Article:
Let's be honest about the whole Barry Zito situation: it is about the money.
It is, of course, shocking and puzzling to watch a healthy young athlete struggle so mightily. But what dominates this story is that number. You know the one. 126,000,000.
Don't believe me? I just Googled the phrase "$126 million" and 352 news items popped up.
Few doubt that at least some of Zito's problems can be traced to The Contract. How can he not think about it when it's all anyone else can see?
The Giants think the answer is to send Zito to the bullpen, hoping he'll regain his magic. Here's my suggestion: Barry, offer to give the money back.
Not all of it. Let's say half. That'll make you the $63 Million Man, and half of the juicy storyline will evaporate. You'll just be another struggling pitcher. The fans will find something else to boo. The writers will move on. And you'll still be wealthy beyond belief.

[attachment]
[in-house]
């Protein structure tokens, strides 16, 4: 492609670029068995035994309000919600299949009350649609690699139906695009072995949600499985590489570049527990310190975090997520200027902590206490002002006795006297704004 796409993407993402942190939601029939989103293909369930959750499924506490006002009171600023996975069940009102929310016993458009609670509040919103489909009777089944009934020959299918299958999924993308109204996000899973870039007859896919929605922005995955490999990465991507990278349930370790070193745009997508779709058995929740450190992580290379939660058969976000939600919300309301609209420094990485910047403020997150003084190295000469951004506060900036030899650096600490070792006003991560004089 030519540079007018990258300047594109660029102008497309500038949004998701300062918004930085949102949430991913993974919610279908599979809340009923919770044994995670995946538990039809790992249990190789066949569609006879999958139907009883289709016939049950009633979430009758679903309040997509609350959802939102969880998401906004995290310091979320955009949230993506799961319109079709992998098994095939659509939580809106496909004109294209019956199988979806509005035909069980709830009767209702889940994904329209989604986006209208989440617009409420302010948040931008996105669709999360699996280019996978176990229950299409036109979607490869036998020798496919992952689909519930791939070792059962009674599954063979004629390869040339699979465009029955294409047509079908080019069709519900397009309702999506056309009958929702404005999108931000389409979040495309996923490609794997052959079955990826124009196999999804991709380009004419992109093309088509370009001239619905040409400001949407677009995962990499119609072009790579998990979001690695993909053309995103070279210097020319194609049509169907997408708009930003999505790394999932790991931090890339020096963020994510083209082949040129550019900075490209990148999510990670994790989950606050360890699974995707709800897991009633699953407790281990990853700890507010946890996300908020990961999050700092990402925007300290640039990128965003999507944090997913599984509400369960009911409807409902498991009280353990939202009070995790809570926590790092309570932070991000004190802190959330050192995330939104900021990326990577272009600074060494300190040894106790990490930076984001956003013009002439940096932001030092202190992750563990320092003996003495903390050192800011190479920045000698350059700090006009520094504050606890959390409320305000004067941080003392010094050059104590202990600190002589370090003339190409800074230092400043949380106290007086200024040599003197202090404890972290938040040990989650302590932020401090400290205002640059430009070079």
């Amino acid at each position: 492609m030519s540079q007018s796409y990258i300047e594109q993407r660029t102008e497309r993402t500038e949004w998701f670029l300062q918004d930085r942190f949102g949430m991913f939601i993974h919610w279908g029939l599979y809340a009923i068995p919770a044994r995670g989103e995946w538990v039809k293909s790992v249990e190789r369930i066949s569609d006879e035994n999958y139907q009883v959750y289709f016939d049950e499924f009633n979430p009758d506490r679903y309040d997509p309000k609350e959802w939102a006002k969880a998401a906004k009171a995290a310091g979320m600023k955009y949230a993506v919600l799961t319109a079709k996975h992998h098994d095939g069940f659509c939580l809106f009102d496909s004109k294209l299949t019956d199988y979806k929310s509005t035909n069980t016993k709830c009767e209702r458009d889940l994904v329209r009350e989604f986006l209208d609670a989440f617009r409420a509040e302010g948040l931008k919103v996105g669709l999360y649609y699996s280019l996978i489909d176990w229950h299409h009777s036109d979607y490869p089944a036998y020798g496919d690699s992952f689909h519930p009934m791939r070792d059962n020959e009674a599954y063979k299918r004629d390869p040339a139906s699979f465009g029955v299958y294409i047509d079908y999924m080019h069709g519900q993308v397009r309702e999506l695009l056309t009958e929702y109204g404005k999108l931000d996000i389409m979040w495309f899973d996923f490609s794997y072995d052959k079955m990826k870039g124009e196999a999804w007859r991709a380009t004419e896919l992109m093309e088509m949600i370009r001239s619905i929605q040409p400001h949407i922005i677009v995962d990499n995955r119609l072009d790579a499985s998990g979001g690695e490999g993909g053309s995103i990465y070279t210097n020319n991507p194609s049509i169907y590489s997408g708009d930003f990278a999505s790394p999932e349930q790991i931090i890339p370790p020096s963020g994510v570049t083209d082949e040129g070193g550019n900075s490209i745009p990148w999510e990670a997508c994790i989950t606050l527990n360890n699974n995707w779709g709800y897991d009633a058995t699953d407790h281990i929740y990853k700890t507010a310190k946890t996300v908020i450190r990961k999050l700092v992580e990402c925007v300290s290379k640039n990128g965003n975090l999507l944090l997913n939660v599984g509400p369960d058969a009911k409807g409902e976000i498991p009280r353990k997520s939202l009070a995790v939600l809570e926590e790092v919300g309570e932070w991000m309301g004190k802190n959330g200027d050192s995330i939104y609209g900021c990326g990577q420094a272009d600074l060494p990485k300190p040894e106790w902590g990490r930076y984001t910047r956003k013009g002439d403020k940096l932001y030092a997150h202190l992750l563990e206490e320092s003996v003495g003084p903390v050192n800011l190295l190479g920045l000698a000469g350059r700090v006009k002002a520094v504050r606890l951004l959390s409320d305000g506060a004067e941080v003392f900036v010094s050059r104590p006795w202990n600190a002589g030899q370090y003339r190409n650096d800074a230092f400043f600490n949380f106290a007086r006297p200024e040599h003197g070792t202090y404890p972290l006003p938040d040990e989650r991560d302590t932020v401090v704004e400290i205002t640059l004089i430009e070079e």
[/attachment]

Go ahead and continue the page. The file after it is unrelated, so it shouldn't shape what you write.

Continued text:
There's historical precedent. Angels outfielder Lyman Bostock, in an April slump just after signing a then-startling free agent deal, went to owner Gene Autry and offered to forfeit his entire month's paycheck. Autry declined the offer, and Bostock wound up donating the money to charity.
Let me be clear: I'm not saying Barry Zito doesn't deserve the money. He deserves every penny of it. The Giants agreed to pay him and he agreed to show up every day and give his best effort. That's the deal, and Barry Zito has kept his end of it. Has his pitching been awful? Sure, but the deal didn't say "we'll pay you $126 million if you go 23-5 each year".
No, I'm making this suggestion on Zito's behalf. Take away the storyline, and the pressure drops. Not only that, Zito would look like a hero. Right now, that would be nice.